Portuguese cathedrals tell the history of this country

Portuguese cathedrals tell the history of this country
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According to info got by StamNews.com CTT Correios de Portugal (Portuguese Postal Operator) issued three sets of stamps on the Route of the Cathedrals of Portugal. This series of stamps aim s to tell the people all over the world about the history of Portugal. The last series of eight cathedrals is now concluded, totaling 26 stamps. This stamp collection evokes over more than eight centuries of the history of Portugal.

The first cathedral pictured is the Sé Patriarcal de Lisboa (Lisbon Cathedral), whose construction started in 1147, shortly after the conquest of the city by king Afonso Henriques. The final and most recent one, inaugurated/dedicated already in the 21st century, in 2001, is that of Bragança, in the north-eastern region of Trás-os-Montes.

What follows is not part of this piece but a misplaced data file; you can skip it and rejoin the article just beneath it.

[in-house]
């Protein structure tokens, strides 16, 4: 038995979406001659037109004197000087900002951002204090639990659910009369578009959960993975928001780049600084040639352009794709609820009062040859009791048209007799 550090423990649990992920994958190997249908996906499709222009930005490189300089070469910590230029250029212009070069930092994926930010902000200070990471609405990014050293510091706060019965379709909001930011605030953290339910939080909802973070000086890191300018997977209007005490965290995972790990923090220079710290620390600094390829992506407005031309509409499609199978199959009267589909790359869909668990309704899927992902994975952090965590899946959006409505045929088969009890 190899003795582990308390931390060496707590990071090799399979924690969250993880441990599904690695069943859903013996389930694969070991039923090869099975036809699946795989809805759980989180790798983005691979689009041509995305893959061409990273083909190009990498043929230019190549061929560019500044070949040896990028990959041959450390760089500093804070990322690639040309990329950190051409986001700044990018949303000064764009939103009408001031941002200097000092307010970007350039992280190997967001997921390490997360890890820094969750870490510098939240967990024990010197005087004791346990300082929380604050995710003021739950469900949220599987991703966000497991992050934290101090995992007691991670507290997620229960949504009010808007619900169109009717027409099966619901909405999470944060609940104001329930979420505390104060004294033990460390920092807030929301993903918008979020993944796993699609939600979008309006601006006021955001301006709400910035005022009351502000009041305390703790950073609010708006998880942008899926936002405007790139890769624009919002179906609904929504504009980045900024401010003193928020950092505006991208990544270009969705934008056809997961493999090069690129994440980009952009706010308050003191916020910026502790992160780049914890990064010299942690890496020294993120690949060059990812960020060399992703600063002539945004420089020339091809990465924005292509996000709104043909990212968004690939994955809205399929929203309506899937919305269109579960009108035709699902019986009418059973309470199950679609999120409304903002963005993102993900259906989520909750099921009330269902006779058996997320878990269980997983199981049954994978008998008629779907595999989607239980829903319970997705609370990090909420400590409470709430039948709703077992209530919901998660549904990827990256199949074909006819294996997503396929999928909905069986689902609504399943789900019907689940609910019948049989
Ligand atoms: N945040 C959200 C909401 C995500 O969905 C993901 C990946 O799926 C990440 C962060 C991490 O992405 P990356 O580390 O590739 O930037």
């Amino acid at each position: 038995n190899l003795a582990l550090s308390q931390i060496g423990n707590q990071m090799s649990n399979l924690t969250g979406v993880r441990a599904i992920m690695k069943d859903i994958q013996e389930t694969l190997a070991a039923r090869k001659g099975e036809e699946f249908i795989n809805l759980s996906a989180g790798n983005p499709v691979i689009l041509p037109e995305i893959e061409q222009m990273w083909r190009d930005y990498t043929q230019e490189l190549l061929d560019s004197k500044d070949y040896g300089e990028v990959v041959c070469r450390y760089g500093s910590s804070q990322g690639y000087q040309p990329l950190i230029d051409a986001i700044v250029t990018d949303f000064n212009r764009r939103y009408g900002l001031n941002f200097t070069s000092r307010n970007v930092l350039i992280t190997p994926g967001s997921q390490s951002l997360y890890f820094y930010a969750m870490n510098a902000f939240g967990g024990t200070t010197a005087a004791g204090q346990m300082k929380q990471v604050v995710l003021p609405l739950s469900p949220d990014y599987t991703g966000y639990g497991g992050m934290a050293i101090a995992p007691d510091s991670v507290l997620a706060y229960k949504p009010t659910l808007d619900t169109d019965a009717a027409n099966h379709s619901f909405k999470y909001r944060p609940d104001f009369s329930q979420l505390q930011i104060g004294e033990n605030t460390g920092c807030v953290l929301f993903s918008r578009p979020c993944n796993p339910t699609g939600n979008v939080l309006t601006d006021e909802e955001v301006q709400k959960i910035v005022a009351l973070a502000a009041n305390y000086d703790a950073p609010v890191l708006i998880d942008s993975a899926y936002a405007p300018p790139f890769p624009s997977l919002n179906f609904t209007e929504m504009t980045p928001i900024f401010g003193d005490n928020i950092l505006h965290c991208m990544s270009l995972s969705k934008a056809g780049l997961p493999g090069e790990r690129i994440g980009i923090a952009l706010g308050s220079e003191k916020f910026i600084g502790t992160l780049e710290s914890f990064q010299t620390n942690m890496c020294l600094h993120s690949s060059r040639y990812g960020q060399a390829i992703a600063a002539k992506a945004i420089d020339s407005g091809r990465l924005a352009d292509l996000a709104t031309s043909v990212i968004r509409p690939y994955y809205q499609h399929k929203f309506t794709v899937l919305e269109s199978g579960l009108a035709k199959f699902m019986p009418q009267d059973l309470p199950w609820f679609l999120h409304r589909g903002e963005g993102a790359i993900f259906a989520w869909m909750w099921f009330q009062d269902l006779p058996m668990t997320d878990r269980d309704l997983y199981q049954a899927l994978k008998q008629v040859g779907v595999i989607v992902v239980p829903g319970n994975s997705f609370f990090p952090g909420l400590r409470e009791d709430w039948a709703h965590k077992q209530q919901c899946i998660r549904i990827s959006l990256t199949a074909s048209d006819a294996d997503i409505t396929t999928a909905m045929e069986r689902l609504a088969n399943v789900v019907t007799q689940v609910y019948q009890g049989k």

The other cathedrals depicted on these stamps are: the Cathedral of Évora (the Basilica of Our Lady of Assunção), started in 1186; the Cathedral of Setúbal (Santa Maria da Graça), from the thirteenth century; the ancient Cathedral of Bragança, completed in 1561, which was the church of the Jesuit College; the Cathedral of Miranda do Douro, started in 1552, with the city being elevated to episcopal see in 1545; the Cathedral of Beja (São Tiago Church), from the sixteenth century; and the Cathedral of Elvas (Church of Our Lady of Assunção), also from the sixteenth century.

The word cathedral comes from 'cathedra', where the Bishop exercises his mission of teaching according to the Gospel of Jesus Christ. There he receives and assembles the congregation, in the mother church of the diocese, as the Good Shepherd. As already stated by St. Ignatius of Antioch, in the early second century, "where the Bishop is, so must be the community; just as where Jesus Christ is, so should be the Catholic Church". The Cathedral is the diocese's 'meeting point' for the people of God and its bishop.

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